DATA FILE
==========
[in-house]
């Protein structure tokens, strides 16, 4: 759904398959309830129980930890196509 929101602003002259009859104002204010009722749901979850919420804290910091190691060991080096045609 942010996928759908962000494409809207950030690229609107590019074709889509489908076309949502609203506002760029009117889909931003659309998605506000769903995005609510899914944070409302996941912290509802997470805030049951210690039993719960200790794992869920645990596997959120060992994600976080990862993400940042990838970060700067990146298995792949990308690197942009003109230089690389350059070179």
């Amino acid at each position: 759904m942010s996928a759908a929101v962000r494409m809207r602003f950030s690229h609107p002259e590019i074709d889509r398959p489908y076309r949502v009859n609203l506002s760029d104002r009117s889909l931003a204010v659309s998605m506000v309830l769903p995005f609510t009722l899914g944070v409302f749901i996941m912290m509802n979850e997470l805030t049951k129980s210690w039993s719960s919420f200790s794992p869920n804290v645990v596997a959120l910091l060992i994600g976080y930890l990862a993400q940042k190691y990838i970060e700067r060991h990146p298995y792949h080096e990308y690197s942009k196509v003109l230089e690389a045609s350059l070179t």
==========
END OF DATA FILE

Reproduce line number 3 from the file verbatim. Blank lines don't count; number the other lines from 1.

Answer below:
């Amino acid at each position: 759904m942010s996928a759908a929101v962000r494409m809207r602003f950030s690229h609107p002259e590019i074709d889509r398959p489908y076309r949502v009859n609203l506002s760029d104002r009117s889909l931003a204010v659309s998605m506000v309830l769903p995005f609510t009722l899914g944070v409302f749901i996941m912290m509802n979850e997470l805030t049951k129980s210690w039993s719960s919420f200790s794992p869920n804290v645990v596997a959120l910091l060992i994600g976080y930890l990862a993400q940042k190691y990838i970060e700067r060991h990146p298995y792949h080096e990308y690197s942009k196509v003109l230089e690389a045609s350059l070179t």